Sometimes people balk at the word forgiveness, so let me say this. If you’re living your life and you’re happy and you don’t feel like you’re carrying someone who betrayed you within your heart, then I think you’re good to go. You don’t have to call that forgiveness, but that’s what it is in my book. You are not a prisoner of another person’s actions or inactions; you’re liberated.

The same goes for people who enter our lives later in life. Maybe you had an idyllic childhood, but something unthinkable happened later. This is your life. You get to decide how much energy you’re going to spend looking back. If you work on it enough, you can witness your experience. You can examine your thinking. You can choose one thought over another and there’s so much power in that. Choose the thoughts that strengthen you. Feed the love. Let the rest of it go, as much as you can. It doesn’t have to fit into a neat little box. You certainly don’t have to be grateful for everything that’s ever happened to you, just try to grow from your pain. Allow it to soften you and make you more insightful and compassionate, and likely to reach out to other people in pain. That way, at least, some beauty grows from it. Learn to love yourself as you are right now, and understand, you wouldn’t be you without every event that’s ever befallen you. Remind yourself that you’re strong, and unhook your journey from someone else’s past behavior. That’s their journey, it isn’t yours.

Sending you love, and a huge hug,

Ally Hamilton

Own It

ownitIt’s easy to look around and blame external factors for our rage or unhappiness, for our boredom or dissatisfaction. (Please note: I am not talking about times we’re moving through grief, the loss of a person we don’t know how to live without, or the other huge heartbreaks we face in life, I’m talking about a day-to-day focus on what’s happening around us, instead of within us). It’s much harder to take a look at what’s happening within us, to take ownership of our lives and our feelings, and to make changes when necessary, but it’s also very liberating. When we give circumstances or other people the power to control how we feel in any given moment, on any given day, or for days and weeks at a time, we’re putting ourselves in such a weak position.

If someone cuts you off on the freeway, you don’t have to give them the power to raise your blood pressure. You don’t have to unroll your window, or shout expletives, or stick your traffic finger in the air. You don’t have to let it affect you at all. If it does, if you become enraged, that rage was boiling right underneath the surface. That’s something you had within you, and they just gave you an opportunity to unleash it, but that isn’t a healthy way to process your anger or frustration, or feelings of being disrespected.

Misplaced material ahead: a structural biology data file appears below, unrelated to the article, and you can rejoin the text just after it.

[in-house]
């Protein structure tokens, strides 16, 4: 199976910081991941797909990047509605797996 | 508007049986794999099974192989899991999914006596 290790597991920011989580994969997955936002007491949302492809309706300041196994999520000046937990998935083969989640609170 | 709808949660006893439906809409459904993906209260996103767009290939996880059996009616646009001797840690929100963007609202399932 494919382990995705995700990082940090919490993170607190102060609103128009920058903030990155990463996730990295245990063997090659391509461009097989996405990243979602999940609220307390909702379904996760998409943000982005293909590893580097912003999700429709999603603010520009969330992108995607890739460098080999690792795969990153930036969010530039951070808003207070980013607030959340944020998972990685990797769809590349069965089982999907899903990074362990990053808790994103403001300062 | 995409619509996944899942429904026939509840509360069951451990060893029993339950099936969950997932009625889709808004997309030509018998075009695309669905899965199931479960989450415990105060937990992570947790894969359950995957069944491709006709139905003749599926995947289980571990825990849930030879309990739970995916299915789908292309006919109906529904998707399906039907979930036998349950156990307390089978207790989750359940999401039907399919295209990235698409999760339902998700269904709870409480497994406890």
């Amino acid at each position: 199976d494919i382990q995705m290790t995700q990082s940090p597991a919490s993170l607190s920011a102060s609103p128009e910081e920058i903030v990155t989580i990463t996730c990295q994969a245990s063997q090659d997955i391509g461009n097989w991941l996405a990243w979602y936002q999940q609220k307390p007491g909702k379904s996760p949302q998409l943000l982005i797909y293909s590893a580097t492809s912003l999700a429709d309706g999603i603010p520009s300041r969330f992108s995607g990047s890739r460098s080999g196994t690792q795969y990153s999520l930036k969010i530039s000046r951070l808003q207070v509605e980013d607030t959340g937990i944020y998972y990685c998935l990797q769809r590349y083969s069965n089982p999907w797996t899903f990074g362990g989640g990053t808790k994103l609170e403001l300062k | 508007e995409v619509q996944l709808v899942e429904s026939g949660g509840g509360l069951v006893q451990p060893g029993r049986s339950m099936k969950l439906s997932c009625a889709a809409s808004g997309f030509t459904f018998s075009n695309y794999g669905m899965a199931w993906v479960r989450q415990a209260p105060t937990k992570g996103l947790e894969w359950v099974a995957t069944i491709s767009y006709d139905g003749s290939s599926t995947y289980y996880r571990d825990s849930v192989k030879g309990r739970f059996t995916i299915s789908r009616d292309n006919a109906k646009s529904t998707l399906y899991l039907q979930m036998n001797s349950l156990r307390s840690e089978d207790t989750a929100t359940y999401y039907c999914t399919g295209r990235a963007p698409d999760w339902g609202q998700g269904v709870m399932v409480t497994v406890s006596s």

If your friend gets a promotion and you can’t be happy for them because you want a promotion, that’s something to look at as well. Maybe you feel envious of your friend, or annoyed at his or her good fortune. Maybe you feel you deserve a break more, but now you’re allowing your friend’s good news to make you doubt yourself or loathe yourself or wonder why your life isn’t going along the way theirs is. You’ve allowed an external circumstance to rock your world and make you feel like crap, when in reality, your friend did not just get the last promotion known to humankind. Your friend did not just take up your space in the sun. You have an opportunity to take a look within. It feels terrible to resent the good news of someone else. It makes us feel small and ugly, when we are neither of those things.

We can use these triggers to know ourselves more deeply, and to point us in the direction of where we have healing to do, and then we can get to work. A great way to stay centered is to observe your breath. I know that sounds so simple, but it’s the quickest and most powerful way I know to bring yourself smack into the now.  When we’re obsessing or lamenting over what’s happening for other people that isn’t happening for us, or we’re raging about what this person is doing or not doing, when we point fingers at our partner for the state of our relationship, when we decide we’ll be happy when “things change”, we’re really lost at sea. We have no control over what life is going to put in our paths, nor do we have the power to determine what other people will do or say or want or need; our power lies in our ability to respond with grace and strength and curiosity to whatever it is that’s happening around us. I mean, we can work on that, anyway. The rest of it is not up to us.

Other people cannot make us feel anything, unless we allow them that access, and that goes for the good feelings, as well as the challenging ones. If we aren’t open to receiving love, for example, it doesn’t matter if our partner dances like a monkey, we aren’t going to be able to receive the gift, or dance along. A person cannot rob us of a peaceful afternoon by behaving badly, unless we allow ourselves to boil about it for hours on end. We always have the power to choose one thought over another, but that’s a skill that requires a lot of practice and determination.